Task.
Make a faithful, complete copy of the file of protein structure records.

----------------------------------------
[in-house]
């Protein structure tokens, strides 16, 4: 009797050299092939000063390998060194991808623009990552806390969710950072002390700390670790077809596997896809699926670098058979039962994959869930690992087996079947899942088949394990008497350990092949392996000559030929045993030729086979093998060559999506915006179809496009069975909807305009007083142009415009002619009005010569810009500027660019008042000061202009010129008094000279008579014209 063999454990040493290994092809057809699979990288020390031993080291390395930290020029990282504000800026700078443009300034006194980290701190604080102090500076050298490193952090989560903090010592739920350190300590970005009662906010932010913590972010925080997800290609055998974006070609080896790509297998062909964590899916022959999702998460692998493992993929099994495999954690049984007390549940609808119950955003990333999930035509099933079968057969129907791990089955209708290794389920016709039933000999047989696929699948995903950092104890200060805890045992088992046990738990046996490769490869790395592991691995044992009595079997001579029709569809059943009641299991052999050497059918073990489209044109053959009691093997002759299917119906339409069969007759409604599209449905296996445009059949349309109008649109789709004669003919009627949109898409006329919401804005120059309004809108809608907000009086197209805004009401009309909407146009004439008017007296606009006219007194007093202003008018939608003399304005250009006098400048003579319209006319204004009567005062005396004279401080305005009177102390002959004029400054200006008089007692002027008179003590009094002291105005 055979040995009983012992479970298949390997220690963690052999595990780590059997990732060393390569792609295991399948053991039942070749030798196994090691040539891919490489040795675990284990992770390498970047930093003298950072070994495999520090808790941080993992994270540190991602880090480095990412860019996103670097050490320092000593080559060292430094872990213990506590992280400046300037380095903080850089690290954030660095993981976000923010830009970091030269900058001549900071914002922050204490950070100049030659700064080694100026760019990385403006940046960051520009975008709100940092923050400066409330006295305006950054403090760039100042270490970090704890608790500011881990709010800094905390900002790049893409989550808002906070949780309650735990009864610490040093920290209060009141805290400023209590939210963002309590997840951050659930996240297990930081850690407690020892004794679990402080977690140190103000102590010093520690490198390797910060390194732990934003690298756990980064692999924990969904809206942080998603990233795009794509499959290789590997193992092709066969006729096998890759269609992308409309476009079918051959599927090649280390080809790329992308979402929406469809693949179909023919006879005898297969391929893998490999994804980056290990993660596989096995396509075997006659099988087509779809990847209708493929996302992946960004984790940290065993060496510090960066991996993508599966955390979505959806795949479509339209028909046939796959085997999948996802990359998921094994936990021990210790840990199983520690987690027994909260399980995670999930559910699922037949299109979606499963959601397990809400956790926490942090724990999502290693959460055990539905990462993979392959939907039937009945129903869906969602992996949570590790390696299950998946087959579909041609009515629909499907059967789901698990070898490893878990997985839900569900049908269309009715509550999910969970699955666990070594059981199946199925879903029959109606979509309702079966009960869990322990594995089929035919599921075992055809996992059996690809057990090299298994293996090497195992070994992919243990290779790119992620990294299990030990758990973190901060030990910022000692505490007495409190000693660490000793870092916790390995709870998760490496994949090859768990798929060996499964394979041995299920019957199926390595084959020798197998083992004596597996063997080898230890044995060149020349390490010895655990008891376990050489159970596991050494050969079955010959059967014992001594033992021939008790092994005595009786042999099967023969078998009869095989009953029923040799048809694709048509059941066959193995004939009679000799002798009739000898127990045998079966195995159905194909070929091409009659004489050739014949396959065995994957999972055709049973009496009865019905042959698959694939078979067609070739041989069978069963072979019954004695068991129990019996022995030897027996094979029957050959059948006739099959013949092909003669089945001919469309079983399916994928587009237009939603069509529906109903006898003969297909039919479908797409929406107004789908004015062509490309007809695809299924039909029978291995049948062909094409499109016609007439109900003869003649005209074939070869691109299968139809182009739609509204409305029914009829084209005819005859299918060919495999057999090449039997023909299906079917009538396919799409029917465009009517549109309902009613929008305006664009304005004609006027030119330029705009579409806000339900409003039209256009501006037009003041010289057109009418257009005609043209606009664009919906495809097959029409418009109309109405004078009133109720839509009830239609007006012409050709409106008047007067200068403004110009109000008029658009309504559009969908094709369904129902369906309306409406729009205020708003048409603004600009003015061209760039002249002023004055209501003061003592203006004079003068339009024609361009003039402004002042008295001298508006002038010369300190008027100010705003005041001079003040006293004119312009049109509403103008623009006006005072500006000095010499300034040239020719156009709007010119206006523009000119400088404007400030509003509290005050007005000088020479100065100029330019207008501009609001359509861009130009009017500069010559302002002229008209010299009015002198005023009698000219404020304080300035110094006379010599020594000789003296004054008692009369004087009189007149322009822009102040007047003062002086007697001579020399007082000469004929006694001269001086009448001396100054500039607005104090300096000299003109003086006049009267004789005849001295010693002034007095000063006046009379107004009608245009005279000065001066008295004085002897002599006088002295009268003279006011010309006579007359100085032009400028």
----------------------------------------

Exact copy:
[in-house]
């Protein structure tokens, strides 16, 4: 009797050299092939000063390998060194991808623009990552806390969710950072002390700390670790077809596997896809699926670098058979039962994959869930690992087996079947899942088949394990008497350990092949392996000559030929045993030729086979093998060559999506915006179809496009069975909807305009007083142009415009002619009005010569810009500027660019008042000061202009010129008094000279008579014209 063999454990040493290994092809057809699979990288020390031993080291390395930290020029990282504000800026700078443009300034006194980290701190604080102090500076050298490193952090989560903090010592739920350190300590970005009662906010932010913590972010925080997800290609055998974006070609080896790509297998062909964590899916022959999702998460692998493992993929099994495999954690049984007390549940609808119950955003990333999930035509099933079968057969129907791990089955209708290794389920016709039933000999047989696929699948995903950092104890200060805890045992088992046990738990046996490769490869790395592991691995044992009595079997001579029709569809059943009641299991052999050497059918073990489209044109053959009691093997002759299917119906339409069969007759409604599209449905296996445009059949349309109008649109789709004669003919009627949109898409006329919401804005120059309004809108809608907000009086197209805004009401009309909407146009004439008017007296606009006219007194007093202003008018939608003399304005250009006098400048003579319209006319204004009567005062005396004279401080305005009177102390002959004029400054200006008089007692002027008179003590009094002291105005 055979040995009983012992479970298949390997220690963690052999595990780590059997990732060393390569792609295991399948053991039942070749030798196994090691040539891919490489040795675990284990992770390498970047930093003298950072070994495999520090808790941080993992994270540190991602880090480095990412860019996103670097050490320092000593080559060292430094872990213990506590992280400046300037380095903080850089690290954030660095993981976000923010830009970091030269900058001549900071914002922050204490950070100049030659700064080694100026760019990385403006940046960051520009975008709100940092923050400066409330006295305006950054403090760039100042270490970090704890608790500011881990709010800094905390900002790049893409989550808002906070949780309650735990009864610490040093920290209060009141805290400023209590939210963002309590997840951050659930996240297990930081850690407690020892004794679990402080977690140190103000102590010093520690490198390797910060390194732990934003690298756990980064692999924990969904809206942080998603990233795009794509499959290789590997193992092709066969006729096998890759269609992308409309476009079918051959599927090649280390080809790329992308979402929406469809693949179909023919006879005898297969391929893998490999994804980056290990993660596989096995396509075997006659099988087509779809990847209708493929996302992946960004984790940290065993060496510090960066991996993508599966955390979505959806795949479509339209028909046939796959085997999948996802990359998921094994936990021990210790840990199983520690987690027994909260399980995670999930559910699922037949299109979606499963959601397990809400956790926490942090724990999502290693959460055990539905990462993979392959939907039937009945129903869906969602992996949570590790390696299950998946087959579909041609009515629909499907059967789901698990070898490893878990997985839900569900049908269309009715509550999910969970699955666990070594059981199946199925879903029959109606979509309702079966009960869990322990594995089929035919599921075992055809996992059996690809057990090299298994293996090497195992070994992919243990290779790119992620990294299990030990758990973190901060030990910022000692505490007495409190000693660490000793870092916790390995709870998760490496994949090859768990798929060996499964394979041995299920019957199926390595084959020798197998083992004596597996063997080898230890044995060149020349390490010895655990008891376990050489159970596991050494050969079955010959059967014992001594033992021939008790092994005595009786042999099967023969078998009869095989009953029923040799048809694709048509059941066959193995004939009679000799002798009739000898127990045998079966195995159905194909070929091409009659004489050739014949396959065995994957999972055709049973009496009865019905042959698959694939078979067609070739041989069978069963072979019954004695068991129990019996022995030897027996094979029957050959059948006739099959013949092909003669089945001919469309079983399916994928587009237009939603069509529906109903006898003969297909039919479908797409929406107004789908004015062509490309007809695809299924039909029978291995049948062909094409499109016609007439109900003869003649005209074939070869691109299968139809182009739609509204409305029914009829084209005819005859299918060919495999057999090449039997023909299906079917009538396919799409029917465009009517549109309902009613929008305006664009304005004609006027030119330029705009579409806000339900409003039209256009501006037009003041010289057109009418257009005609043209606009664009919906495809097959029409418009109309109405004078009133109720839509009830239609007006012409050709409106008047007067200068403004110009109000008029658009309504559009969908094709369904129902369906309306409406729009205020708003048409603004600009003015061209760039002249002023004055209501003061003592203006004079003068339009024609361009003039402004002042008295001298508006002038010369300190008027100010705003005041001079003040006293004119312009049109509403103008623009006006005072500006000095010499300034040239020719156009709007010119206006523009000119400088404007400030509003509290005050007005000088020479100065100029330019207008501009609001359509861009130009009017500069010559302002002229008209010299009015002198005023009698000219404020304080300035110094006379010599020594000789003296004054008692009369004087009189007149322009822009102040007047003062002086007697001579020399007082000469004929006694001269001086009448001396100054500039607005104090300096000299003109003086006049009267004789005849001295010693002034007095000063006046009379107004009608245009005279000065001066008295004085002897002599006088002295009268003279006011010309006579007359100085032009400028």